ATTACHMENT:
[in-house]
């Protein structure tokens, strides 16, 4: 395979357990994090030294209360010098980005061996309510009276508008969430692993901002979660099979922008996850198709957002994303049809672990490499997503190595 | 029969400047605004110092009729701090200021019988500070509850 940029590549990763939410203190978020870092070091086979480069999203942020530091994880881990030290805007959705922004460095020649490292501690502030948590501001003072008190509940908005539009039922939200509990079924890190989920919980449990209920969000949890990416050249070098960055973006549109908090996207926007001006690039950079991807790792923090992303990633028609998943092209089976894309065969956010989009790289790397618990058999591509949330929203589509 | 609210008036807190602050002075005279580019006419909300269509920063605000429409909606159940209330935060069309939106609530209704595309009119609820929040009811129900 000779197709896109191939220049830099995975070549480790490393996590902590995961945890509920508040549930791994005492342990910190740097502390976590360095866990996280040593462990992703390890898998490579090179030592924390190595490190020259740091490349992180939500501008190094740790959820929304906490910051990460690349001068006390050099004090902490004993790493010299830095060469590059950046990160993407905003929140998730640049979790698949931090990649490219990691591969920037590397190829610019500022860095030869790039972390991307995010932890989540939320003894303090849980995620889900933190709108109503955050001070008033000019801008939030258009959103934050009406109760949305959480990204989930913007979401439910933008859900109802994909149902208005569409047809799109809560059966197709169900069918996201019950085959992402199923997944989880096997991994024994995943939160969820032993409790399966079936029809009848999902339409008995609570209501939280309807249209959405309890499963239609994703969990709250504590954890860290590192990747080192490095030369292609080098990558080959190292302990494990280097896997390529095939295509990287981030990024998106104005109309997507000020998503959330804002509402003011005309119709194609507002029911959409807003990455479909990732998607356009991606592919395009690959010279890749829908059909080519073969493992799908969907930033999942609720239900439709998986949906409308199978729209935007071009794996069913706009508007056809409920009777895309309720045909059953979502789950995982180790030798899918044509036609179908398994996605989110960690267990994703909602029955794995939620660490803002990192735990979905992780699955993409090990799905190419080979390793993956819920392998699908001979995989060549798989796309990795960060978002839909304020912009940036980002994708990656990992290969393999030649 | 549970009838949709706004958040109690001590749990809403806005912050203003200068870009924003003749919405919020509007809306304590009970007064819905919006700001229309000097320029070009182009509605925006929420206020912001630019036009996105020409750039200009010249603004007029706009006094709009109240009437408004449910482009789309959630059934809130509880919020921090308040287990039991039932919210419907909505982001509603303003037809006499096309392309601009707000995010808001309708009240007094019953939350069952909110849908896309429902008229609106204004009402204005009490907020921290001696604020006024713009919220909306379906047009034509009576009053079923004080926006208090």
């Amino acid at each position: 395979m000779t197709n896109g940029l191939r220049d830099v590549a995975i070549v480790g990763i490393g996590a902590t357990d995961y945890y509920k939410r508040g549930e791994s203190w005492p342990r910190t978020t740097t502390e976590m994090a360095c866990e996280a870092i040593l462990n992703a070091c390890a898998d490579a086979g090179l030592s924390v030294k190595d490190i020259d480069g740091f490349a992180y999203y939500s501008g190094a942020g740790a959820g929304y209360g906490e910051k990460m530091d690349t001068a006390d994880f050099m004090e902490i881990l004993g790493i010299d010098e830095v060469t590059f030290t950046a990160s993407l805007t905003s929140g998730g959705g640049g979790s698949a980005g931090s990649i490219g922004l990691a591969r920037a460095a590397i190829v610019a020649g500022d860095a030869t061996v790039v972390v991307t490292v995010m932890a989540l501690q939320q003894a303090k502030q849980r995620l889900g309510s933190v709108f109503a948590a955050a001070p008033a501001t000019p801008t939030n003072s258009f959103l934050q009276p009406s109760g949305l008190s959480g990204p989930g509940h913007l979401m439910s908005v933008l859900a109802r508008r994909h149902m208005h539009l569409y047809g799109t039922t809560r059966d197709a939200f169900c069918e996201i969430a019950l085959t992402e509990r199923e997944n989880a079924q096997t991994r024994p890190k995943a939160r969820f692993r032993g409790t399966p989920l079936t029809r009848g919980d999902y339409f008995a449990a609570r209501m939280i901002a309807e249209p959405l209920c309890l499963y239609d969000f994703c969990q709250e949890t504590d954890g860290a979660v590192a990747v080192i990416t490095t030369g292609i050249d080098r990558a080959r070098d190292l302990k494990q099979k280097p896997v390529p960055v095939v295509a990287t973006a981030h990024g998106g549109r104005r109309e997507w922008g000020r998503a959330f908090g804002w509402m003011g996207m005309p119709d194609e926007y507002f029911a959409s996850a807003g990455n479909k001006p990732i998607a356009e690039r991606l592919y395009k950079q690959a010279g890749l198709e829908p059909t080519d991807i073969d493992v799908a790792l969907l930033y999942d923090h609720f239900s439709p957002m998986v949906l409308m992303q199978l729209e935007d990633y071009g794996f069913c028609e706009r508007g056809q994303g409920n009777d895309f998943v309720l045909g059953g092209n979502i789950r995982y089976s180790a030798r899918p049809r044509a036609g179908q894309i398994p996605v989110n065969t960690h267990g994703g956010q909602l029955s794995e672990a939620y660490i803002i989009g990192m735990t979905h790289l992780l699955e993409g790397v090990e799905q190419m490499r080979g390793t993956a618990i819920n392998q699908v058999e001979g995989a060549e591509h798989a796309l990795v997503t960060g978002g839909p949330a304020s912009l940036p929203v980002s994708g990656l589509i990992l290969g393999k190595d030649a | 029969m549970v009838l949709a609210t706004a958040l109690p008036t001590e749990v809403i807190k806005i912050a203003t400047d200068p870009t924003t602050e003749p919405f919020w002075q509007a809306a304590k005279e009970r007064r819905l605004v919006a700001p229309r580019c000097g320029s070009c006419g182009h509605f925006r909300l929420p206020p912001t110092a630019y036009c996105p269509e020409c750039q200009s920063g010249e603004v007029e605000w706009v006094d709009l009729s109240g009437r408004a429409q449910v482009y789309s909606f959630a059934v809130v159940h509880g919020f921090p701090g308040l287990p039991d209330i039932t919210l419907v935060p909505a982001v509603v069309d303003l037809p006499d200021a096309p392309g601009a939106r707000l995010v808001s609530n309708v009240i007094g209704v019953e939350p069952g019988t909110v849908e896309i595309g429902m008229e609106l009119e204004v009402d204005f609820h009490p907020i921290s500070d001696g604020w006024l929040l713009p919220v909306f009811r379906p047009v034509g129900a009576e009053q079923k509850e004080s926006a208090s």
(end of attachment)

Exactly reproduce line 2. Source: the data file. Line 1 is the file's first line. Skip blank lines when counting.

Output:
């Protein structure tokens, strides 16, 4: 395979357990994090030294209360010098980005061996309510009276508008969430692993901002979660099979922008996850198709957002994303049809672990490499997503190595 | 029969400047605004110092009729701090200021019988500070509850 940029590549990763939410203190978020870092070091086979480069999203942020530091994880881990030290805007959705922004460095020649490292501690502030948590501001003072008190509940908005539009039922939200509990079924890190989920919980449990209920969000949890990416050249070098960055973006549109908090996207926007001006690039950079991807790792923090992303990633028609998943092209089976894309065969956010989009790289790397618990058999591509949330929203589509 | 609210008036807190602050002075005279580019006419909300269509920063605000429409909606159940209330935060069309939106609530209704595309009119609820929040009811129900 000779197709896109191939220049830099995975070549480790490393996590902590995961945890509920508040549930791994005492342990910190740097502390976590360095866990996280040593462990992703390890898998490579090179030592924390190595490190020259740091490349992180939500501008190094740790959820929304906490910051990460690349001068006390050099004090902490004993790493010299830095060469590059950046990160993407905003929140998730640049979790698949931090990649490219990691591969920037590397190829610019500022860095030869790039972390991307995010932890989540939320003894303090849980995620889900933190709108109503955050001070008033000019801008939030258009959103934050009406109760949305959480990204989930913007979401439910933008859900109802994909149902208005569409047809799109809560059966197709169900069918996201019950085959992402199923997944989880096997991994024994995943939160969820032993409790399966079936029809009848999902339409008995609570209501939280309807249209959405309890499963239609994703969990709250504590954890860290590192990747080192490095030369292609080098990558080959190292302990494990280097896997390529095939295509990287981030990024998106104005109309997507000020998503959330804002509402003011005309119709194609507002029911959409807003990455479909990732998607356009991606592919395009690959010279890749829908059909080519073969493992799908969907930033999942609720239900439709998986949906409308199978729209935007071009794996069913706009508007056809409920009777895309309720045909059953979502789950995982180790030798899918044509036609179908398994996605989110960690267990994703909602029955794995939620660490803002990192735990979905992780699955993409090990799905190419080979390793993956819920392998699908001979995989060549798989796309990795960060978002839909304020912009940036980002994708990656990992290969393999030649 | 549970009838949709706004958040109690001590749990809403806005912050203003200068870009924003003749919405919020509007809306304590009970007064819905919006700001229309000097320029070009182009509605925006929420206020912001630019036009996105020409750039200009010249603004007029706009006094709009109240009437408004449910482009789309959630059934809130509880919020921090308040287990039991039932919210419907909505982001509603303003037809006499096309392309601009707000995010808001309708009240007094019953939350069952909110849908896309429902008229609106204004009402204005009490907020921290001696604020006024713009919220909306379906047009034509009576009053079923004080926006208090």